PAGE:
Embracing change is tough, because it rarely hugs you back. But the recent changes to the Washington State LLC Act (RCW Chapter 25.15) at least have
Starting June 12, 2014, Washington law allows for the "conversion" of Washington corporations and limited liability entities into a variety of other
The Wisconsin Court of Appeals affirmed the Department of Revenue's denial of the taxpayers' request for refund of real estate excise tax ("REET")
The Washington Court of Appeals ruled this week that a limited liability company’s directors and officers (D&O) insurance policy did not cover a claim by a lender against the LLC’s manager on the manager’s guaranty of the LLC’s debt.
The common-law rule is that a corporation appearing in court must be represented by an attorney.
My colleague, Doug Batey, has previously blogged about the ability of dissolved Washington LLCs to both initiate and defend against lawsuits.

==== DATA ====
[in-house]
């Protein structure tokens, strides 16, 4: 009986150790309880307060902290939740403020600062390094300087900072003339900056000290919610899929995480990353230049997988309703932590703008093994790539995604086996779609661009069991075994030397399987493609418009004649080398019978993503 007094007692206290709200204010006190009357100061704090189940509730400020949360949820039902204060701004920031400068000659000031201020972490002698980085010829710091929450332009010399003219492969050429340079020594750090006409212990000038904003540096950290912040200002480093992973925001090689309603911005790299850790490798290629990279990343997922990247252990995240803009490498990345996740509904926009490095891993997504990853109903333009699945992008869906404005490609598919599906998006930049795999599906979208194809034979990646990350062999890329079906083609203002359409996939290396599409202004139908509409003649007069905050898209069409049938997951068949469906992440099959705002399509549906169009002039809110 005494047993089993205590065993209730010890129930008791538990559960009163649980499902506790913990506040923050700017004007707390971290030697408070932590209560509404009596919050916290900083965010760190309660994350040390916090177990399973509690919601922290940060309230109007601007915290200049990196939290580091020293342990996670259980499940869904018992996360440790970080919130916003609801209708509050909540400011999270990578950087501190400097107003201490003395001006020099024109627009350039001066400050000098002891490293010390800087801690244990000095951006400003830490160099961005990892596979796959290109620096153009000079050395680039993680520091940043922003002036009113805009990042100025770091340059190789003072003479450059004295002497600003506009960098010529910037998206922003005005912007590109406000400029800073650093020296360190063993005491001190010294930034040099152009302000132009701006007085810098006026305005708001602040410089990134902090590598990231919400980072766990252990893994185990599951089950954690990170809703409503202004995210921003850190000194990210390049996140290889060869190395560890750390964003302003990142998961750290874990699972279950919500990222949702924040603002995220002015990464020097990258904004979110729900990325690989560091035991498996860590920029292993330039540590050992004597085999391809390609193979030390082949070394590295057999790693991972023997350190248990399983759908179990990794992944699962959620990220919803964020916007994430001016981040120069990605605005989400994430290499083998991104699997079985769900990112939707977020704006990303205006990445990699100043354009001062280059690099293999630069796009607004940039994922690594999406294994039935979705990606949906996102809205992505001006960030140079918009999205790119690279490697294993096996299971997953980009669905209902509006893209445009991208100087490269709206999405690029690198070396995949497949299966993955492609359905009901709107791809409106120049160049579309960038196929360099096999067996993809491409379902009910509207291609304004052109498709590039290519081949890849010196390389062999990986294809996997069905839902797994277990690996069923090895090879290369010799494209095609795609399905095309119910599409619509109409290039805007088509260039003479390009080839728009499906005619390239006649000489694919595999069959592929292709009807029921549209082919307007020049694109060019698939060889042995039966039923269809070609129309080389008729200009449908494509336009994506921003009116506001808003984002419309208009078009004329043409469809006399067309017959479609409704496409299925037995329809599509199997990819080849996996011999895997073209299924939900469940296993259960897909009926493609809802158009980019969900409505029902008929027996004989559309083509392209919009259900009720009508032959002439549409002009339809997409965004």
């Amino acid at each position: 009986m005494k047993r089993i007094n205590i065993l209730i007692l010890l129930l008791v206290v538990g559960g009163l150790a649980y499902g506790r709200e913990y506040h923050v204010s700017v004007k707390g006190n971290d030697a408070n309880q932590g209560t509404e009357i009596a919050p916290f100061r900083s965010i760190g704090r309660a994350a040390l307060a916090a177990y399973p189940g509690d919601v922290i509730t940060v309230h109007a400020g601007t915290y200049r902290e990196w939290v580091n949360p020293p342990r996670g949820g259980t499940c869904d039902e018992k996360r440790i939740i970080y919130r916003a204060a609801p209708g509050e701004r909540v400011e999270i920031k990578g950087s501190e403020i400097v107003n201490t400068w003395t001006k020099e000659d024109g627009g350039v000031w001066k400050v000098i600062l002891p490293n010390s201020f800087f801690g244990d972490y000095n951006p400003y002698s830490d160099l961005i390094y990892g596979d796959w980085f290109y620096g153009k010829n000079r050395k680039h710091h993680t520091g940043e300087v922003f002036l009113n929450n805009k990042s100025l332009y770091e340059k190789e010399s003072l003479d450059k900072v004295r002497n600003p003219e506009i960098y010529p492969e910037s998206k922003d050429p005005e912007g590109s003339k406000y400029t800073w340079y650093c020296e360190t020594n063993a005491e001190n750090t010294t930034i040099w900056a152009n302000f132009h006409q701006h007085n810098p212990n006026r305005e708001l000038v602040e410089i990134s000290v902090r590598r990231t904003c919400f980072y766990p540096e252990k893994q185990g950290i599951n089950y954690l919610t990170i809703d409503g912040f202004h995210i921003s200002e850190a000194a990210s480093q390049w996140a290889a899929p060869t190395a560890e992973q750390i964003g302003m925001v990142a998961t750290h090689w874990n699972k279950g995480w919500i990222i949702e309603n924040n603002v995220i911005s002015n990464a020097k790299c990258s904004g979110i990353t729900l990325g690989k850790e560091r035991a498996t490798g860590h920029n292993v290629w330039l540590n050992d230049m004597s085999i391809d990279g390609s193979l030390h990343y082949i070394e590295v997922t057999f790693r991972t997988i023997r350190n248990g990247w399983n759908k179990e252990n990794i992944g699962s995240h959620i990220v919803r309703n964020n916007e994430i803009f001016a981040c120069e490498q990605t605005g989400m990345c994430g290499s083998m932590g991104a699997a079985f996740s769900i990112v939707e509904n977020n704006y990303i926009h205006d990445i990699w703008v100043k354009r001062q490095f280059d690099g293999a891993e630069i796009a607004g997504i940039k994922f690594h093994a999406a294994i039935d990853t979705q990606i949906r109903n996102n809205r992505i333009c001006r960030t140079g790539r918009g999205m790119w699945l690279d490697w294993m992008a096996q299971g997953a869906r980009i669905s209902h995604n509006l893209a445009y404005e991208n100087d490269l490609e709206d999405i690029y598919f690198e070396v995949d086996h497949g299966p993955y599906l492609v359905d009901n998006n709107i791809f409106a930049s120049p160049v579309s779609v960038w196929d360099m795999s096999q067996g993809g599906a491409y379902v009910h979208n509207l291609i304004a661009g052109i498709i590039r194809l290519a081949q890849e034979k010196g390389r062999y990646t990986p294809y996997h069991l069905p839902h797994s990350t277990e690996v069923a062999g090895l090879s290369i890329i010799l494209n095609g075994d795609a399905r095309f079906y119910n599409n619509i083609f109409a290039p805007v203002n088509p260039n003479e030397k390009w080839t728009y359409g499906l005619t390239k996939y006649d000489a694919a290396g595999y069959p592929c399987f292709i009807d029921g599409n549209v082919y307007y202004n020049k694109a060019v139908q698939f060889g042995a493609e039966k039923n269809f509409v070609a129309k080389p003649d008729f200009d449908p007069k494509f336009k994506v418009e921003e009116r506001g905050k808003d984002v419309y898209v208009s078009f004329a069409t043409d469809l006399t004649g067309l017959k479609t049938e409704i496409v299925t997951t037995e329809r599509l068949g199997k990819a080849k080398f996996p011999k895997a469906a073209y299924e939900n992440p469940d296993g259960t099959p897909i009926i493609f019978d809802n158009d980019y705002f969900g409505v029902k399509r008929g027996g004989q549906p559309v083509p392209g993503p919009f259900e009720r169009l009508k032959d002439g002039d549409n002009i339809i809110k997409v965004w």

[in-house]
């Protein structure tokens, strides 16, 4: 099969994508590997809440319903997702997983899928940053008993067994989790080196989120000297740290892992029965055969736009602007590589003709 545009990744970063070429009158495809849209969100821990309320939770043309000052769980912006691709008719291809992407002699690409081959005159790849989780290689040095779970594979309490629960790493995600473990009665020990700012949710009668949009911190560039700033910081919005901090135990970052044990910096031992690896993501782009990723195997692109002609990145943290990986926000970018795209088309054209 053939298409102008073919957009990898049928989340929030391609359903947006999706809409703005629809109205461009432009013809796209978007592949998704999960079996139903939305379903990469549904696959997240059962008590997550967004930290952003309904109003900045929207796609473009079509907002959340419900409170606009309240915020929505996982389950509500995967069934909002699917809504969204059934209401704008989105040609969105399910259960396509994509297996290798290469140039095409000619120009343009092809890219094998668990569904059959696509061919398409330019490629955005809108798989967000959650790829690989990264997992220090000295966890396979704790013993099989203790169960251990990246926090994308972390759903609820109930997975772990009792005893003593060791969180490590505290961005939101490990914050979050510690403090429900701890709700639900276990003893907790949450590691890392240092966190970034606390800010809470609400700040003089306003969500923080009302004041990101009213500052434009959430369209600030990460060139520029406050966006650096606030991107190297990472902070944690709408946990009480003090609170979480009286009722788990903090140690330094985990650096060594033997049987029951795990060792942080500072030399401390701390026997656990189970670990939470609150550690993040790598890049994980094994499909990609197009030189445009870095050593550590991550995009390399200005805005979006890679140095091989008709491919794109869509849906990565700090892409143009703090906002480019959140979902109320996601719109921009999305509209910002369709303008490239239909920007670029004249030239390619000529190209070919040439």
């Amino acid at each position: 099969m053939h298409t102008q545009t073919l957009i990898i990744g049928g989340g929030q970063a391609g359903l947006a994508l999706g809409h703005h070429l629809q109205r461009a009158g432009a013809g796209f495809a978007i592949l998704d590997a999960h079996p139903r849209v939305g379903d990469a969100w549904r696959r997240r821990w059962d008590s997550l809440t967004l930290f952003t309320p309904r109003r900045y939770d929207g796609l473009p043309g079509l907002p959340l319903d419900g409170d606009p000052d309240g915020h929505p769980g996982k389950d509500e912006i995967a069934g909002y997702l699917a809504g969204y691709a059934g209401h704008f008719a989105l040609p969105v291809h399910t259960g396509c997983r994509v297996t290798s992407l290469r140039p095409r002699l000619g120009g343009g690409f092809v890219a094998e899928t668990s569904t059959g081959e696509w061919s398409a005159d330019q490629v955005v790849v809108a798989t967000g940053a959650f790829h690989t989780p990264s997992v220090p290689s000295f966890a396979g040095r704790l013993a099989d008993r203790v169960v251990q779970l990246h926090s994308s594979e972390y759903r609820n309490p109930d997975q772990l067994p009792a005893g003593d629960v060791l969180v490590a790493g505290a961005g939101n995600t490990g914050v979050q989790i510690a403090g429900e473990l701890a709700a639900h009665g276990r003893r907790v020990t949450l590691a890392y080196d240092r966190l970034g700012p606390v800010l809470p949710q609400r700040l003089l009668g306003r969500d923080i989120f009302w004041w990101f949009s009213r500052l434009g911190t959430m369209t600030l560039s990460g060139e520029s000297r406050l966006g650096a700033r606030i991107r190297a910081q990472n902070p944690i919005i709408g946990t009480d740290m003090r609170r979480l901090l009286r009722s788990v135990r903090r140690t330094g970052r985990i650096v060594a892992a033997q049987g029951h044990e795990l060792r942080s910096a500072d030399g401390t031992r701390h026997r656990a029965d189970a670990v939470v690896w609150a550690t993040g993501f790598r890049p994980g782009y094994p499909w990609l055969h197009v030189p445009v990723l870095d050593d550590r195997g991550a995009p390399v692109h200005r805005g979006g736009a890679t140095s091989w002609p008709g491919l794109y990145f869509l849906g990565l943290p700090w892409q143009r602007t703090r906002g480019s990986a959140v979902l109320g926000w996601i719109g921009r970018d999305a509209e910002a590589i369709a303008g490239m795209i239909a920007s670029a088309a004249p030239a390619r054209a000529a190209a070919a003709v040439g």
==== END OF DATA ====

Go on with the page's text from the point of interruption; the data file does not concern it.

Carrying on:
The United States District Court for the Western District of Washington has held that a policy's business enterprise exclusions precluded coverage for a legal malpractice claim "arising out of" an ownership interest where the alleged malpractice began prior to, but continued after, the acceptance of that interest.
Because Jimi Hendrix died intestate in New York State, his rights of publicity died with him and the Washington Personality Rights Act, which purported to create a national right of publicity was unconstitutional, according to the federal district court for the Western District of Washington in a decision issued February 8.
The Washington legislature is currently considering a bill that would apparently require any contract that calls for the payment of money by an LLC or corporation, to include an extra signature by an authorized representative that would render the representative personally liable for any amounts due on the contract.
The Washington Court of Appeals is continuing the recent trend of invalidating mechanic's liens for lack of strict compliance - this time by concluding that the work provided by the contractor (drilling test pits and obtaining storm water permits) was not subject to Washington's lien statute because the work was performed in connection with preparing a bid, not an improvement of the property, and was not done at the direction of the owner.